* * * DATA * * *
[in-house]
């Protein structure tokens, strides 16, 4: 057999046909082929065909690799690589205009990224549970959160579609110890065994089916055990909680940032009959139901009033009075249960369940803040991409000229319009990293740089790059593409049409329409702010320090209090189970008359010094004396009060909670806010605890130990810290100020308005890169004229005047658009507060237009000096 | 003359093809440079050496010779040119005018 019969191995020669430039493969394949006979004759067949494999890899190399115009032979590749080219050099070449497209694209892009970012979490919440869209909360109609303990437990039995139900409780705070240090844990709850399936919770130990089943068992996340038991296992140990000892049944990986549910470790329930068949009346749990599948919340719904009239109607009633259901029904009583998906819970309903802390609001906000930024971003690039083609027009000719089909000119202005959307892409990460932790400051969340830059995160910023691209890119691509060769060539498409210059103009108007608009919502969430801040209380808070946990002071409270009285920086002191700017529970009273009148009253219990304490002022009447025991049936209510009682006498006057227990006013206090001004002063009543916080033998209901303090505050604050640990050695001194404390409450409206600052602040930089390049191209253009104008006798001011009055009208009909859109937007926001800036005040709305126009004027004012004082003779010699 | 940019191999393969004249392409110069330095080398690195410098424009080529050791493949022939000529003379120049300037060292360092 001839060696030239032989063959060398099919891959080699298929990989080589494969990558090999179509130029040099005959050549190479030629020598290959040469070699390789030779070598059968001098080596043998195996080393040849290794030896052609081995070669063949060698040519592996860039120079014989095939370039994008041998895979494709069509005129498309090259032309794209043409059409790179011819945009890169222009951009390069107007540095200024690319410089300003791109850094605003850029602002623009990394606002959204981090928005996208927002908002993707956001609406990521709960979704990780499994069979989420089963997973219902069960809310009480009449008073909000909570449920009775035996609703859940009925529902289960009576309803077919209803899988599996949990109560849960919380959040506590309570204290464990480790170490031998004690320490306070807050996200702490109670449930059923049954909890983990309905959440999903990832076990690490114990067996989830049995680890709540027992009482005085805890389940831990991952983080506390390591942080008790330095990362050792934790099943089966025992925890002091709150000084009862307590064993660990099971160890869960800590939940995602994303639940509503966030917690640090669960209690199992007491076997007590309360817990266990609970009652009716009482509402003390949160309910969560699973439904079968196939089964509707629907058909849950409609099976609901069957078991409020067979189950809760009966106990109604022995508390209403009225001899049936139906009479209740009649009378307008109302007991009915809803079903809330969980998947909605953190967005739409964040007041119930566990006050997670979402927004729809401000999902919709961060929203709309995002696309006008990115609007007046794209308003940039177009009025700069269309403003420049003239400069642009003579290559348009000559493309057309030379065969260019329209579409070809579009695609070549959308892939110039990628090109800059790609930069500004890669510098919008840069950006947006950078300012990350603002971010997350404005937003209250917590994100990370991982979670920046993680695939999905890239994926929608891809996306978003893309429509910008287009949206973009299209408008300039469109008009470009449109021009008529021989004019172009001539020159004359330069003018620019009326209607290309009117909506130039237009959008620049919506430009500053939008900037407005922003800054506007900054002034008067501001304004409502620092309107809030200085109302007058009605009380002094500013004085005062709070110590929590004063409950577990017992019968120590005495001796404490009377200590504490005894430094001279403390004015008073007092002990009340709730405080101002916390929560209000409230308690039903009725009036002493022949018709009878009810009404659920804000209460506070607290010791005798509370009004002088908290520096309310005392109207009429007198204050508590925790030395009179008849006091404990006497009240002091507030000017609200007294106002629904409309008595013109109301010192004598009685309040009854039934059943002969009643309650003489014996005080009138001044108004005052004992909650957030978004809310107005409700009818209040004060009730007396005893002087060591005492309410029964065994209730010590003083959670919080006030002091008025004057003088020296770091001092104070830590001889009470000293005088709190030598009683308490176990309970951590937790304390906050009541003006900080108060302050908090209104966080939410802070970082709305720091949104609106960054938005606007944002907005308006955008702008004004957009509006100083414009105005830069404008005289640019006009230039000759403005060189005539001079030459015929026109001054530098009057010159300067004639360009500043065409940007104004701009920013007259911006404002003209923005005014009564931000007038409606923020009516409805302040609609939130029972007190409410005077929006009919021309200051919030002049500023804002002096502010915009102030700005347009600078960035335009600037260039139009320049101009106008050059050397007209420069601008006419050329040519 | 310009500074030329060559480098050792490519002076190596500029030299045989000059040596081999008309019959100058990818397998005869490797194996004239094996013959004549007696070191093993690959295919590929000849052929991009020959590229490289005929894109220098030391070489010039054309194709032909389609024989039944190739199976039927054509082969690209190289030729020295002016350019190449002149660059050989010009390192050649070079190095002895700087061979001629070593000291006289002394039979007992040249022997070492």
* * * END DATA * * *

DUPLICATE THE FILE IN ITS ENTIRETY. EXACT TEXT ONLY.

[in-house]
């Protein structure tokens, strides 16, 4: 057999046909082929065909690799690589205009990224549970959160579609110890065994089916055990909680940032009959139901009033009075249960369940803040991409000229319009990293740089790059593409049409329409702010320090209090189970008359010094004396009060909670806010605890130990810290100020308005890169004229005047658009507060237009000096 | 003359093809440079050496010779040119005018 019969191995020669430039493969394949006979004759067949494999890899190399115009032979590749080219050099070449497209694209892009970012979490919440869209909360109609303990437990039995139900409780705070240090844990709850399936919770130990089943068992996340038991296992140990000892049944990986549910470790329930068949009346749990599948919340719904009239109607009633259901029904009583998906819970309903802390609001906000930024971003690039083609027009000719089909000119202005959307892409990460932790400051969340830059995160910023691209890119691509060769060539498409210059103009108007608009919502969430801040209380808070946990002071409270009285920086002191700017529970009273009148009253219990304490002022009447025991049936209510009682006498006057227990006013206090001004002063009543916080033998209901303090505050604050640990050695001194404390409450409206600052602040930089390049191209253009104008006798001011009055009208009909859109937007926001800036005040709305126009004027004012004082003779010699 | 940019191999393969004249392409110069330095080398690195410098424009080529050791493949022939000529003379120049300037060292360092 001839060696030239032989063959060398099919891959080699298929990989080589494969990558090999179509130029040099005959050549190479030629020598290959040469070699390789030779070598059968001098080596043998195996080393040849290794030896052609081995070669063949060698040519592996860039120079014989095939370039994008041998895979494709069509005129498309090259032309794209043409059409790179011819945009890169222009951009390069107007540095200024690319410089300003791109850094605003850029602002623009990394606002959204981090928005996208927002908002993707956001609406990521709960979704990780499994069979989420089963997973219902069960809310009480009449008073909000909570449920009775035996609703859940009925529902289960009576309803077919209803899988599996949990109560849960919380959040506590309570204290464990480790170490031998004690320490306070807050996200702490109670449930059923049954909890983990309905959440999903990832076990690490114990067996989830049995680890709540027992009482005085805890389940831990991952983080506390390591942080008790330095990362050792934790099943089966025992925890002091709150000084009862307590064993660990099971160890869960800590939940995602994303639940509503966030917690640090669960209690199992007491076997007590309360817990266990609970009652009716009482509402003390949160309910969560699973439904079968196939089964509707629907058909849950409609099976609901069957078991409020067979189950809760009966106990109604022995508390209403009225001899049936139906009479209740009649009378307008109302007991009915809803079903809330969980998947909605953190967005739409964040007041119930566990006050997670979402927004729809401000999902919709961060929203709309995002696309006008990115609007007046794209308003940039177009009025700069269309403003420049003239400069642009003579290559348009000559493309057309030379065969260019329209579409070809579009695609070549959308892939110039990628090109800059790609930069500004890669510098919008840069950006947006950078300012990350603002971010997350404005937003209250917590994100990370991982979670920046993680695939999905890239994926929608891809996306978003893309429509910008287009949206973009299209408008300039469109008009470009449109021009008529021989004019172009001539020159004359330069003018620019009326209607290309009117909506130039237009959008620049919506430009500053939008900037407005922003800054506007900054002034008067501001304004409502620092309107809030200085109302007058009605009380002094500013004085005062709070110590929590004063409950577990017992019968120590005495001796404490009377200590504490005894430094001279403390004015008073007092002990009340709730405080101002916390929560209000409230308690039903009725009036002493022949018709009878009810009404659920804000209460506070607290010791005798509370009004002088908290520096309310005392109207009429007198204050508590925790030395009179008849006091404990006497009240002091507030000017609200007294106002629904409309008595013109109301010192004598009685309040009854039934059943002969009643309650003489014996005080009138001044108004005052004992909650957030978004809310107005409700009818209040004060009730007396005893002087060591005492309410029964065994209730010590003083959670919080006030002091008025004057003088020296770091001092104070830590001889009470000293005088709190030598009683308490176990309970951590937790304390906050009541003006900080108060302050908090209104966080939410802070970082709305720091949104609106960054938005606007944002907005308006955008702008004004957009509006100083414009105005830069404008005289640019006009230039000759403005060189005539001079030459015929026109001054530098009057010159300067004639360009500043065409940007104004701009920013007259911006404002003209923005005014009564931000007038409606923020009516409805302040609609939130029972007190409410005077929006009919021309200051919030002049500023804002002096502010915009102030700005347009600078960035335009600037260039139009320049101009106008050059050397007209420069601008006419050329040519 | 310009500074030329060559480098050792490519002076190596500029030299045989000059040596081999008309019959100058990818397998005869490797194996004239094996013959004549007696070191093993690959295919590929000849052929991009020959590229490289005929894109220098030391070489010039054309194709032909389609024989039944190739199976039927054509082969690209190289030729020295002016350019190449002149660059050989010009390192050649070079190095002895700087061979001629070593000291006289002394039979007992040249022997070492």